Ninjas and Robots

by Nathan Kontny

CEO of Highrise. Also founder of two YC companies. Engineer for President Obama’s re-election campaign. Makes the awesome writing software Draft.

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The Art of the Ask: How to Get on the PGA Tour or a Phone Call with Tim Ferriss

A story on getting what you want.

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10 Things I Learned from Paul Graham at Y Combinator

Given that I’ve known Paul now for over 9 years and been through YC twice, there’s a lot I’ve learned from the guy. Here are just a few of them…

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We all have something to say and someone’s attention we want. But our resumes and cover letters, or the websites we create to sell our products, most of it sounds the same as everyone else. No one notices, as we look like out of context dots in a children’s puzzle.

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A relative of mine was in town and I was brainstorming things he might find entertaining in Chicago. I mentioned the Art Institute, a beautiful museum with a famous art collection.

But my relative said, “We went to an art museum some years back, so it’s not something I have to do anytime again soon.”

By “years back”, he actually meant over a decade ago. And in other words: he’s seen one art museum, he’s seen them all. If you’re an art lover, you’re sad, but more than a few people reading this feel the exact same way as my relative.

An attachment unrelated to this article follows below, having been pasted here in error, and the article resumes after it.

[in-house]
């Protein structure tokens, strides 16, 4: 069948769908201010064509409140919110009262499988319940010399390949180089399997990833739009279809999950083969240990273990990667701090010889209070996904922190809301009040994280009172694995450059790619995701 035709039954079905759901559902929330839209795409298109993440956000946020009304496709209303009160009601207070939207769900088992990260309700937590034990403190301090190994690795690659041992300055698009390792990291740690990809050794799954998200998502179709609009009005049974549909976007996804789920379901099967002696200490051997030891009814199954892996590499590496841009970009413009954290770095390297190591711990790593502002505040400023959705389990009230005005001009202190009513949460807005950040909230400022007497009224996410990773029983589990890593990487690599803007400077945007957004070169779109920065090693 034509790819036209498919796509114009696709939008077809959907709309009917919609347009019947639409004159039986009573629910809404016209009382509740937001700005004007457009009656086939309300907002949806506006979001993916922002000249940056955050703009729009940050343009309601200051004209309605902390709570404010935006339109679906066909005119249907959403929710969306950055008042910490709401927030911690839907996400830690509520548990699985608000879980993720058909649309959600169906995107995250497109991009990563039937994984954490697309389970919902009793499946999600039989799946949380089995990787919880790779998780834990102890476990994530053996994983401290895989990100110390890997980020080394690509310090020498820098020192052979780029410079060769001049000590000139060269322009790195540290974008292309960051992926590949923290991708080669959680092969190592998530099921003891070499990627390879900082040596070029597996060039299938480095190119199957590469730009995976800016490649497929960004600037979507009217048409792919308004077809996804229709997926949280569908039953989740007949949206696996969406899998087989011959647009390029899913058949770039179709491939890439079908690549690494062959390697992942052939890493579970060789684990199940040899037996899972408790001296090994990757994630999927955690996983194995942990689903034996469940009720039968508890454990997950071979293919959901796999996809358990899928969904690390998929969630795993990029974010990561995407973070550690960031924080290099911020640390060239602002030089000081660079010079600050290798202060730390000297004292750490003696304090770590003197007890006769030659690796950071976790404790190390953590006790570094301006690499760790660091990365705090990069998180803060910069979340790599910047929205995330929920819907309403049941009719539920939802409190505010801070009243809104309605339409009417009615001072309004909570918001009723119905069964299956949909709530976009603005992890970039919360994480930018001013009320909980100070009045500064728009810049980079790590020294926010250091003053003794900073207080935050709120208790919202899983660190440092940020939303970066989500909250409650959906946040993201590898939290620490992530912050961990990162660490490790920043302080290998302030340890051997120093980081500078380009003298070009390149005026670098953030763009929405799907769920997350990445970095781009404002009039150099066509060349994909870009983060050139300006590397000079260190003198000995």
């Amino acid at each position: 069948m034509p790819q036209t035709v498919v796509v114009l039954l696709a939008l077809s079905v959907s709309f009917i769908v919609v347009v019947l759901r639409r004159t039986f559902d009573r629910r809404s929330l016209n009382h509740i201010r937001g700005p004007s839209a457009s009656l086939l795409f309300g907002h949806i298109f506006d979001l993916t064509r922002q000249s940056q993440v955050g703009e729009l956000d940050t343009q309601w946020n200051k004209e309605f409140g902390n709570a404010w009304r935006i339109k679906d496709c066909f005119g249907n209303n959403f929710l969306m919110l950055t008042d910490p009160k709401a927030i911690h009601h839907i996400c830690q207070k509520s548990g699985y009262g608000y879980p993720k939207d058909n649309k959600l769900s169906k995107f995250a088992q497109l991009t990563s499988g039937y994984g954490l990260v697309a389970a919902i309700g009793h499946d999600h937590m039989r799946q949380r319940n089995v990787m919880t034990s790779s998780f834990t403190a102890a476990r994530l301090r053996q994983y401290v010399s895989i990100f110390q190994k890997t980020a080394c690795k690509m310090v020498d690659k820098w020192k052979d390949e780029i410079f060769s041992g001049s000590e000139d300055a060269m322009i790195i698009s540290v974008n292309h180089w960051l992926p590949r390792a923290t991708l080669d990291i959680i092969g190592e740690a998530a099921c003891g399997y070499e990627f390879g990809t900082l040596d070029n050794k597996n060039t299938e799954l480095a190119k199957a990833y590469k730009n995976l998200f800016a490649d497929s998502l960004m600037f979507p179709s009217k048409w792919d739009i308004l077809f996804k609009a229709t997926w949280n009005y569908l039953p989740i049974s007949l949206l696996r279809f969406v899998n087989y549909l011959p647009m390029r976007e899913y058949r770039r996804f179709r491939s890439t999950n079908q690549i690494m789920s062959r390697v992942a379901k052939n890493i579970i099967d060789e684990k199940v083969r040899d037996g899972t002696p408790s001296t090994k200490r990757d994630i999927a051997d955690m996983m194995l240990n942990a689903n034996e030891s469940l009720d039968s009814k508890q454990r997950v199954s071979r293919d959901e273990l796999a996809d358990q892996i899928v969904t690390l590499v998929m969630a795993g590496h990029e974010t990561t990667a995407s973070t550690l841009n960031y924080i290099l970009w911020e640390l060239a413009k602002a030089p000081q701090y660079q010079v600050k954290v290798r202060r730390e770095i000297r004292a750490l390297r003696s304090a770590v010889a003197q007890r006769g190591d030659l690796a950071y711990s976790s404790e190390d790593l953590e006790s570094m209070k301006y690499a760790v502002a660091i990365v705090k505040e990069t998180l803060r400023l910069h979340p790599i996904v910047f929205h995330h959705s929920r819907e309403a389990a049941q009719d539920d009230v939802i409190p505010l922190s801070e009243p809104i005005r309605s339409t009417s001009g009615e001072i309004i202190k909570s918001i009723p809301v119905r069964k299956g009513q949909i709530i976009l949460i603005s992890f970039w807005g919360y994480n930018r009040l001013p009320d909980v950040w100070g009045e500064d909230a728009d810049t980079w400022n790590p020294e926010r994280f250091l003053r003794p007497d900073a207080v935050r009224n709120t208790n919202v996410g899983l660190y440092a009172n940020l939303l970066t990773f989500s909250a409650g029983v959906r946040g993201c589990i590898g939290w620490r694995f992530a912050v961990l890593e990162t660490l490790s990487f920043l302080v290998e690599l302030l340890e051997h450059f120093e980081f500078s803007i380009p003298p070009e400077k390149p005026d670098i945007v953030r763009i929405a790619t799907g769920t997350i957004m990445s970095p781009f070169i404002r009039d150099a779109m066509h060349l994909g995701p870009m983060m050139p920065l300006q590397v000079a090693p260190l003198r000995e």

And many share this point of view about something - some type of event or place that

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How can I find someone to help me?

I’ve been running my own businesses for over 9 years. I helped start Inkling at the end of 2005 with Y Combinator.

One of my biggest frustrations was simply how little the company spread through blogs and news sites. I echoed the wants of every other entrepreneur. How can I get more press? How can I meet more bloggers who want to write about us? Do I need to hire a PR person?

We had a blips of press when we first started. But for 9 years in business, it’s a minuscule list.